Rethinking My Beliefs about God Apart From Traditional Christianity

Does Real Love Hurt?

In Heaven, Hell, Jesus, Love, Suffering on December 31, 2010 at 11:47 pm

This is a question I’ve been grappling with lately and just to warn you, I am not going to have a conclusive answer for you by the time you finish reading this post. But I have discovered a few surprising elements about this thing called love – however we might define it.

My dilemma begins with my 30 year belief in a Utopian type of heaven where tears have been wiped away and suffering is a thing of the past – forever and ever and ever. This is where love reigns and evil has been smoked out of existence and, apparently, even memory.

The problem with this concept of heaven is that it seems to be void of all reality. I’ve been coming across Christians who are discovering the love of God for the first time in their lives as they exit the church institution. This is a beautiful thing, except that they are so heavenly minded that they seem to be oblivious to the idea that suffering still exists.

While religion tends to detach us from the real world, I would say that discovering truth (or following Jesus – however you want to call it) should engage us more and more with reality. Our eyes are being opened. The veil is being lifted – not the other way around.

So, in facing stark reality, where discomfort and heartache will find us sooner or later, where does suffering stand in light of a good creator’s world? Even if God did not create evil and suffering, why did God create human beings with the capacity for it? Either way, God still seems responsible, if God is the source of all that exists.

We know now that justice includes mercy, but why doesn’t mercy completely obliterate the law of justice? What is the need for it when we can all just love each other and be happy? And how does suffering fit into our new theology of “God is love” anyway?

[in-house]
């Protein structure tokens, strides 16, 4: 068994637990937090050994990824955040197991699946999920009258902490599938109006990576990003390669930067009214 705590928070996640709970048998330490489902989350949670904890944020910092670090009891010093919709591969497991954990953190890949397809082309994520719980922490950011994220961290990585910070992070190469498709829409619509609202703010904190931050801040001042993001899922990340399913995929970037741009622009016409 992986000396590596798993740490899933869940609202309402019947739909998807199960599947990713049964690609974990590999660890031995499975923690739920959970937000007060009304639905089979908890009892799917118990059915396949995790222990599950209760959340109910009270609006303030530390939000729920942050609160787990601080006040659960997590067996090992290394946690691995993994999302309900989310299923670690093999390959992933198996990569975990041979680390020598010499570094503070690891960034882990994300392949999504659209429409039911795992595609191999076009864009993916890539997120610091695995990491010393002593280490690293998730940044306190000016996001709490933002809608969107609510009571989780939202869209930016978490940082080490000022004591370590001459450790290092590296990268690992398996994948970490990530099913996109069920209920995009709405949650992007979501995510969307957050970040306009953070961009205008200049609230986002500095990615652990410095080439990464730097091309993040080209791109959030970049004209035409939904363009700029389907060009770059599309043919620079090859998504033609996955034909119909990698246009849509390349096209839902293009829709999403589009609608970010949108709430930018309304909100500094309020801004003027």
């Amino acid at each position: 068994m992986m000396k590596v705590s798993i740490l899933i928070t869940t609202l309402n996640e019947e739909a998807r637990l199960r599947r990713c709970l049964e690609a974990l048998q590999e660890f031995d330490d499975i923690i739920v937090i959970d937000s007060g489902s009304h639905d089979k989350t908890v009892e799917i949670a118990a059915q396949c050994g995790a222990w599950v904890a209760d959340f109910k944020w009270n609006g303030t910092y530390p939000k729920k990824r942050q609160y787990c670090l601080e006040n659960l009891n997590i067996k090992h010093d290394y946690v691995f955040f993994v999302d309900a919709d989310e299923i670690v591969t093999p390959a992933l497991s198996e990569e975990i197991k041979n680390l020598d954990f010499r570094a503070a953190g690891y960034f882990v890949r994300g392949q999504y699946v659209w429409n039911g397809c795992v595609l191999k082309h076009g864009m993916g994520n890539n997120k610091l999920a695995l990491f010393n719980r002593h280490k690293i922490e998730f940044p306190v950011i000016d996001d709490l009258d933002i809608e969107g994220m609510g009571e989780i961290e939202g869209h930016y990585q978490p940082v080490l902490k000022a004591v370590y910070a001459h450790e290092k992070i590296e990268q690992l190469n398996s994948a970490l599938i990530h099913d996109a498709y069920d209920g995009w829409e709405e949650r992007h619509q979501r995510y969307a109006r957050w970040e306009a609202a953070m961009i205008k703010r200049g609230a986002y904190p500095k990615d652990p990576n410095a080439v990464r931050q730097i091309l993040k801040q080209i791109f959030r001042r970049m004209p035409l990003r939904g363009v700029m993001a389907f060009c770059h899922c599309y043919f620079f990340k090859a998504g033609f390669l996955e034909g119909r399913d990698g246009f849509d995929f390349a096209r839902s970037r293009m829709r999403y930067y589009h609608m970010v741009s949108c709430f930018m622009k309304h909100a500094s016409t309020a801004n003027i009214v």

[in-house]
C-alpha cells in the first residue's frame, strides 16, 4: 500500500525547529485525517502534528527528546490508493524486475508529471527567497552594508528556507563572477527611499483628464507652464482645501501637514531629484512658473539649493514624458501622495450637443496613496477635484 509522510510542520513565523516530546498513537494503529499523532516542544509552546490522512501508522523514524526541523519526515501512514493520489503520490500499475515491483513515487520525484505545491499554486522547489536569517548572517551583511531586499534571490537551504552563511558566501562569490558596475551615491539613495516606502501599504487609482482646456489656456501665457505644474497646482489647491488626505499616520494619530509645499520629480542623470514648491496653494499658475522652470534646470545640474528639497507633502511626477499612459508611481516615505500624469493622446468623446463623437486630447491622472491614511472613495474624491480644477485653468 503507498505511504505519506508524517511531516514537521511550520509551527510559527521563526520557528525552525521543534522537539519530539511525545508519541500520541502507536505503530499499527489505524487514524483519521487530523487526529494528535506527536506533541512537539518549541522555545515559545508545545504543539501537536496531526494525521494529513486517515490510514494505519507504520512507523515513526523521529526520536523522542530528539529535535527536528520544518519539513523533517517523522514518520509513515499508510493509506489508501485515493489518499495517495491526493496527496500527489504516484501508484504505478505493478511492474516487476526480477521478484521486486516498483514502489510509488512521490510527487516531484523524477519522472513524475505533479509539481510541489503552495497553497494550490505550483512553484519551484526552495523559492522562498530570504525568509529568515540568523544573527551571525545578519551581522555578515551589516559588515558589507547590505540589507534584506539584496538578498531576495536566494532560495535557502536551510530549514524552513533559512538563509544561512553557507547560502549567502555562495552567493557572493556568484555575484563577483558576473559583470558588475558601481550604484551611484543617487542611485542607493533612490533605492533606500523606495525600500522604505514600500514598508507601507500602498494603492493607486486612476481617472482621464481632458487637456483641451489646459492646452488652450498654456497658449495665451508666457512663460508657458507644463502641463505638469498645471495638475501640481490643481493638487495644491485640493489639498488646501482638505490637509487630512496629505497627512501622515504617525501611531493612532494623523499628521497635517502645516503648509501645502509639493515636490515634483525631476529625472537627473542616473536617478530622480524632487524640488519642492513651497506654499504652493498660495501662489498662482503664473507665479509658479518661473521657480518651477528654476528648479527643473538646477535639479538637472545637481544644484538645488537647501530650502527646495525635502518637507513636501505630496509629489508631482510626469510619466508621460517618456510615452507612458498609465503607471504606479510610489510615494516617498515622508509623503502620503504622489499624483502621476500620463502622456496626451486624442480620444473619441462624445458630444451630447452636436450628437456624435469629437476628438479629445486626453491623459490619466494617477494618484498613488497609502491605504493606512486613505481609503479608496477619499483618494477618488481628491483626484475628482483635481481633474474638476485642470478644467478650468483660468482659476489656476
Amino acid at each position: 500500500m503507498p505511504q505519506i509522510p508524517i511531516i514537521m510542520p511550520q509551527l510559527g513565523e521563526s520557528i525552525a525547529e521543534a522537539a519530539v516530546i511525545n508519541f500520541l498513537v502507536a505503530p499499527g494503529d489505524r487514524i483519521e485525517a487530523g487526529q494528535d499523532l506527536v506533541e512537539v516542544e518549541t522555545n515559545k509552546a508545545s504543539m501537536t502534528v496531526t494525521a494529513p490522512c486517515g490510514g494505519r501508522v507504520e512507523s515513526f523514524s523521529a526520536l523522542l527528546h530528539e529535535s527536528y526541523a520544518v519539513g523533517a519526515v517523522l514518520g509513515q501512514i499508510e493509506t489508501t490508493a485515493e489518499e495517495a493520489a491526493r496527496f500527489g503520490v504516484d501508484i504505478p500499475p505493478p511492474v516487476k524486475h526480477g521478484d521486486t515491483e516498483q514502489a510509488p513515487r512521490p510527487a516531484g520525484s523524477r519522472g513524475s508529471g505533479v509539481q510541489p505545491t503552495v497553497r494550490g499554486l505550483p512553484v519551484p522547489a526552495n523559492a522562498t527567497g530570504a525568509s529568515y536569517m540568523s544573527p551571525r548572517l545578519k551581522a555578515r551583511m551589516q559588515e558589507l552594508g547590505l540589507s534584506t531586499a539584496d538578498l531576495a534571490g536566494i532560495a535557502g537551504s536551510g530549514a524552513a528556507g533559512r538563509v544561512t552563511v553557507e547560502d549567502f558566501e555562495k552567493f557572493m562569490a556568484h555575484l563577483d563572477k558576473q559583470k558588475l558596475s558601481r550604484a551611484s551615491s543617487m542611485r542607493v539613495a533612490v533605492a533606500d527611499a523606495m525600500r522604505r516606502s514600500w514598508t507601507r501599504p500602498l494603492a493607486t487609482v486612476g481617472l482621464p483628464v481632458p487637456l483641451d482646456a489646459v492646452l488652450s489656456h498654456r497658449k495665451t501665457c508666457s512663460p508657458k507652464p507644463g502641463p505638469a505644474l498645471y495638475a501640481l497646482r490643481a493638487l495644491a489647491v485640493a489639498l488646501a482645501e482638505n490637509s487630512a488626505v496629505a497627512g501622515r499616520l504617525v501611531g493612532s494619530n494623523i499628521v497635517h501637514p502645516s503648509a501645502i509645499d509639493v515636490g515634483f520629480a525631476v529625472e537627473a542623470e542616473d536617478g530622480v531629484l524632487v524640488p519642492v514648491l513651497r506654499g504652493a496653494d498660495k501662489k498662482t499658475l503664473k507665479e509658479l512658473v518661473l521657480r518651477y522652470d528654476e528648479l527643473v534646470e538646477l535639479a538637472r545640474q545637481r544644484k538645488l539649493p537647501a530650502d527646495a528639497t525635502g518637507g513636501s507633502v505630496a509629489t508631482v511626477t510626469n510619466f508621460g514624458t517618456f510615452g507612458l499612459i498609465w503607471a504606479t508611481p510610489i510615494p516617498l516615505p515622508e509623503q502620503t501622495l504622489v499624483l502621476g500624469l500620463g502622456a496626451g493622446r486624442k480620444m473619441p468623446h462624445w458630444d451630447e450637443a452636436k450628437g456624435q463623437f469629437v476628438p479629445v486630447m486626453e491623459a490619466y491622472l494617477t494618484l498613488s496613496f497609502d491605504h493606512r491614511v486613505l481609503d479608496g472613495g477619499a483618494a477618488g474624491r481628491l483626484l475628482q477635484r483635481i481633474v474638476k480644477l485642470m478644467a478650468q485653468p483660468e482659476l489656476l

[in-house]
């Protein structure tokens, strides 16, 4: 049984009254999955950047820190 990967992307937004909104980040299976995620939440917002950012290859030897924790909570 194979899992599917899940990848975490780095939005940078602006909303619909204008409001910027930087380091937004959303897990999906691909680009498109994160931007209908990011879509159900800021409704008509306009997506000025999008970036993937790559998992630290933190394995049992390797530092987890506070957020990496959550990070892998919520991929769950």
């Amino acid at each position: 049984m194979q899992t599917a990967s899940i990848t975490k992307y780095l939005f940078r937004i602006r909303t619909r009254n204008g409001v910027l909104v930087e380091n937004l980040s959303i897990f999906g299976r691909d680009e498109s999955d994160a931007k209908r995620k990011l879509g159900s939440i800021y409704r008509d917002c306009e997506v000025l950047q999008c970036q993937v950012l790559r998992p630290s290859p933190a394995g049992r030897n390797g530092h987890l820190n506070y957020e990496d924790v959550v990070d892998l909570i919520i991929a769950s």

I am finding that love is not only sweetness and all things nice, but love is honest. It tells it like it is, whether we feel like facing that reality or not. It is not always gentle and kind – at least not for an ignorant being such as myself. And there is something inside of me that actually longs for this.

Suffering is often equated with hatred, or even a false love, or a selfish love. We blame wars on self-seeking leaders, poverty of the profiteers, accidents on irresponsibility…. We say that people only get hurt in relationships because they mistakenly placed their expectations in a fallible being. Of course they were disappointed. It was inevitable. Imperfect beings naturally hurt others, so don’t put your trust in them.

I think there is some truth in that. And I think that unconditional love is not co-dependent on others; since its source is itself, it can give to others without expecting any returns.

But if perfect love wants to engage with imperfect beings, the clash, friction and suffering is imperatively a part of the equation. And as a result, imperfect humans become enlightened and they grow. Perfect love is manifested (and therefore strengthened) as well.

Love is expressed in its deepest forms where it was most deeply needed.

It seems that real, perfect love could not be what it is apart from imperfect beings, and therefore, pain. Glory cannot exist apart from the journey it took to achieve it. Sin, evil, hatred… Is it all part of perfect love’s plan?